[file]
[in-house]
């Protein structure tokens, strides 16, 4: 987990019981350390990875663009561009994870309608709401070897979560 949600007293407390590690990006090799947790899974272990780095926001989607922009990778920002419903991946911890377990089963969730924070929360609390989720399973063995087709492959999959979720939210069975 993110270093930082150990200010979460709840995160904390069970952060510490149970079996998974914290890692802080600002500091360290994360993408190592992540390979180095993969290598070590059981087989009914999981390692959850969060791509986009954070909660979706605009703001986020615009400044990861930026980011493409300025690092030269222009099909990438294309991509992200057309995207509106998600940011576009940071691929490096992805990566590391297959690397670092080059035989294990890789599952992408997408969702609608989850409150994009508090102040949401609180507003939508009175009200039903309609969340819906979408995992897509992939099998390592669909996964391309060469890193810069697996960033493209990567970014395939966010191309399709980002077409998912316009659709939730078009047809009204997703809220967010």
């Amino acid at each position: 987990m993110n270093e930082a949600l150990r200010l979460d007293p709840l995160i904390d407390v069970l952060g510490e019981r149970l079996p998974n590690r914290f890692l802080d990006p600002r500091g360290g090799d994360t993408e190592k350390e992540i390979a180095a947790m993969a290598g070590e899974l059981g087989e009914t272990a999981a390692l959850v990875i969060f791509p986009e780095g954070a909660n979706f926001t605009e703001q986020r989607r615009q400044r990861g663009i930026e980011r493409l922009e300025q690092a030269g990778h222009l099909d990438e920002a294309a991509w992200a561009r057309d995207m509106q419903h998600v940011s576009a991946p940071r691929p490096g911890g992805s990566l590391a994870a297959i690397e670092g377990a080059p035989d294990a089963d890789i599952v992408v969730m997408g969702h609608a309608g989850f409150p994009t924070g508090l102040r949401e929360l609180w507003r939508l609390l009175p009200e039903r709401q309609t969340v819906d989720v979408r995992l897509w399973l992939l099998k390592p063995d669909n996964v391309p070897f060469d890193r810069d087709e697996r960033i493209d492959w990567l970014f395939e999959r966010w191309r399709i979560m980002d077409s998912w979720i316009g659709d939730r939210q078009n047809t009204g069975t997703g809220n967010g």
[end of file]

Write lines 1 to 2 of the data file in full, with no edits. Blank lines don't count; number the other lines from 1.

[in-house]
């Protein structure tokens, strides 16, 4: 987990019981350390990875663009561009994870309608709401070897979560 949600007293407390590690990006090799947790899974272990780095926001989607922009990778920002419903991946911890377990089963969730924070929360609390989720399973063995087709492959999959979720939210069975 993110270093930082150990200010979460709840995160904390069970952060510490149970079996998974914290890692802080600002500091360290994360993408190592992540390979180095993969290598070590059981087989009914999981390692959850969060791509986009954070909660979706605009703001986020615009400044990861930026980011493409300025690092030269222009099909990438294309991509992200057309995207509106998600940011576009940071691929490096992805990566590391297959690397670092080059035989294990890789599952992408997408969702609608989850409150994009508090102040949401609180507003939508009175009200039903309609969340819906979408995992897509992939099998390592669909996964391309060469890193810069697996960033493209990567970014395939966010191309399709980002077409998912316009659709939730078009047809009204997703809220967010």